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Welcome to Wikipedia's Energy portal, your gateway to energy. This portal is aimed at giving you access to all energy related topics in all of its forms.
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The Sun is the ultimate source of energy for most of life on Earth.  It derives its energy mainly from nuclear fusion in its core, converting mass to energy as protons are combined to form helium. This energy is transported to the sun's surface and released into space (mainly in the form of radiant (light) energy).
The Sun is the ultimate source of energy for most of life on Earth. It derives its energy mainly from nuclear fusion in its core, converting mass to energy as protons are combined to form helium. This energy is transported to the sun's surface and released into space (mainly in the form of radiant (light) energy).

In physics, energy is the quantitative property that must be transferred to a body or physical system to perform work on the body, or to heat it. Energy is a conserved quantity; the law of conservation of energy states that energy can be converted in form, but not created or destroyed. The unit of measurement in the International System of Units (SI) of energy is the joule, which is the energy transferred to an object by the work of moving it a distance of one metre against a force of one newton.

Common forms of energy include the kinetic energy of a moving object, the potential energy stored by an object's position in a force field (gravitational, electric or magnetic), the elastic energy stored by stretching solid objects, the chemical energy released when a fuel burns, the radiant energy carried by light, and the thermal energy due to an object's temperature.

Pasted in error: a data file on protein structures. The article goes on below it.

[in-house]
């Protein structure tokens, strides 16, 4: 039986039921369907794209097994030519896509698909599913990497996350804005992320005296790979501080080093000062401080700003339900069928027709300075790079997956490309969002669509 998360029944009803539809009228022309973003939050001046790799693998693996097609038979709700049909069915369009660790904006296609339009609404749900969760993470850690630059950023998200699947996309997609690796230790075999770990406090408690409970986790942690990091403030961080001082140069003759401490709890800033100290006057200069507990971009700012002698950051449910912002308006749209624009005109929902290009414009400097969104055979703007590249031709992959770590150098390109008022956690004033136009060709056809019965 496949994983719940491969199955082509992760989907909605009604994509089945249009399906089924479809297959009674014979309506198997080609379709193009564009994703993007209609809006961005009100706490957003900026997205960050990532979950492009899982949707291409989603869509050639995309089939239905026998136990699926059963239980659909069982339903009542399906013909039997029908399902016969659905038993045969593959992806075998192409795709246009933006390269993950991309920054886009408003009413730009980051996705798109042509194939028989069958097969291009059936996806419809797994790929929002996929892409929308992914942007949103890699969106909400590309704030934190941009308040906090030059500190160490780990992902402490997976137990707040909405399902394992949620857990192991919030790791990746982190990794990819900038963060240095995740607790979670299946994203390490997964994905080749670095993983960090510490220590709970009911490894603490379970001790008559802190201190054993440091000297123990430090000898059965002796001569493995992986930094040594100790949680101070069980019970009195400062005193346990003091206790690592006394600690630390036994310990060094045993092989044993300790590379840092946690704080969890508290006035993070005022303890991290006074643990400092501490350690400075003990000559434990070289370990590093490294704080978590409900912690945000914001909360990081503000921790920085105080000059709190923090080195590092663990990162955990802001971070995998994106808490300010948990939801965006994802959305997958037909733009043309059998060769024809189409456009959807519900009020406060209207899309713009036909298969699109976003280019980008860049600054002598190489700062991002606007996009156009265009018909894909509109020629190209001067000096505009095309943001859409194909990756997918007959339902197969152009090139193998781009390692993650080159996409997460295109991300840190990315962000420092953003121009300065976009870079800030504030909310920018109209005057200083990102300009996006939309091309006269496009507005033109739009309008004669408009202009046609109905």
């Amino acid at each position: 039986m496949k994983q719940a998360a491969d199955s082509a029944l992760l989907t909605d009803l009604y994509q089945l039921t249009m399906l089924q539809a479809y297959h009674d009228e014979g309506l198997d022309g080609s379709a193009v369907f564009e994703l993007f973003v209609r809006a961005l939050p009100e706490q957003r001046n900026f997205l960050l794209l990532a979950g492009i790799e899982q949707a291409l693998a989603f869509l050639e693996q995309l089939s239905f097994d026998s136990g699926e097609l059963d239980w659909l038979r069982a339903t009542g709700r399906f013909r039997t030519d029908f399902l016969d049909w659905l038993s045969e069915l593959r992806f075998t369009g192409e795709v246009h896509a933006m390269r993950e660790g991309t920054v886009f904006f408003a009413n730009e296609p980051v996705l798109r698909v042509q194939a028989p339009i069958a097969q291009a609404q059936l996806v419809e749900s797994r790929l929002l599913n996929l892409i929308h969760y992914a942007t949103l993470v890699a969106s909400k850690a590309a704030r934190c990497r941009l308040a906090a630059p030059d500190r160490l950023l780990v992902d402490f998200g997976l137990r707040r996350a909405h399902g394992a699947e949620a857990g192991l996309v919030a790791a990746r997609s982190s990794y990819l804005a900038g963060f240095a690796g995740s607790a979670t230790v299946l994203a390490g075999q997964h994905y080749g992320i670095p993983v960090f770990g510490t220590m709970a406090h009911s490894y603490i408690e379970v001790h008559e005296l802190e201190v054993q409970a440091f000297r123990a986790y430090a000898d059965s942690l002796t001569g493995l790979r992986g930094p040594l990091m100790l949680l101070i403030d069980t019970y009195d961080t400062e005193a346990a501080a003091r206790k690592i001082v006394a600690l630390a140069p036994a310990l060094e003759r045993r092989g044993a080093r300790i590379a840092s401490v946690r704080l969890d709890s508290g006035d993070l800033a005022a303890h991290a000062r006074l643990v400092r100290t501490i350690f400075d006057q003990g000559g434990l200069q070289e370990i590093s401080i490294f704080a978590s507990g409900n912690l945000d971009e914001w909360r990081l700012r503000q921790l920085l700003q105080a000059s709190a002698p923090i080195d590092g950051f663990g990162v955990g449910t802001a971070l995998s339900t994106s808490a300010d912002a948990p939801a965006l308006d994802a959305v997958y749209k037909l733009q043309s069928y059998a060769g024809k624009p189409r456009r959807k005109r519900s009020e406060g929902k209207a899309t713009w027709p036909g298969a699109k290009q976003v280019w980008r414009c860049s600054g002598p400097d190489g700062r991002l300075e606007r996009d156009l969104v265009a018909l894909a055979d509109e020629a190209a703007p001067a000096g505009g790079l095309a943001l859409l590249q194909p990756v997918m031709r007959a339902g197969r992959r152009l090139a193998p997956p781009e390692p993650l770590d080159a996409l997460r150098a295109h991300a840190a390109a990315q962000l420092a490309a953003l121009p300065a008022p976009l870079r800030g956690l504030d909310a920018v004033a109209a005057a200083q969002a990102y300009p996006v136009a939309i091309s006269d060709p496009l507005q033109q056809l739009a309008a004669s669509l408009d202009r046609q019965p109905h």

Mass and energy are closely related. Due to mass–energy equivalence, any object that has mass when stationary (called rest mass) also has an equivalent amount of energy whose form is called rest energy, and any additional energy (of any form) acquired by the object above that rest energy will increase the object's total mass just as it increases its total energy. For example, after heating an object, its increase in energy could in principle be measured as a small increase in mass, with a sensitive enough scale.

Living organisms require energy to stay alive, such as the energy humans get from food and oxygen. Human civilization requires energy to function, which it gets from energy resources such as fossil fuels, nuclear fuel, or renewable energy. The processes of Earth's climate and ecosystem are driven by the radiant energy Earth receives from the Sun and the geothermal energy contained within the earth. (Full article...)

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Nuclear power is the controlled use of nuclear reactions to release energy for work including propulsion for ships and submarines, and for the generation of electricity. Nuclear energy is produced by a controlled nuclear chain reaction and creates heat which is used to boil water, produce steam, and drive a turbines.

Nuclear (fission) power stations, provided 11% of the world's electricity in 2012, somewhat less than that generated by hydro-electric stations at 16%. Nuclear energy policy differs between countries, and some countries have no active nuclear power stations, or have phased them out. The first nuclear generated electricity, used to power four 200-watt light bulbs, was produced at the EBR-I reactor near Arco, Idaho, in 1951. This was followed in 1954 by the first grid-connected plant (in the USSR), and in 1956 by the first commercial plant (in the United Kingdom).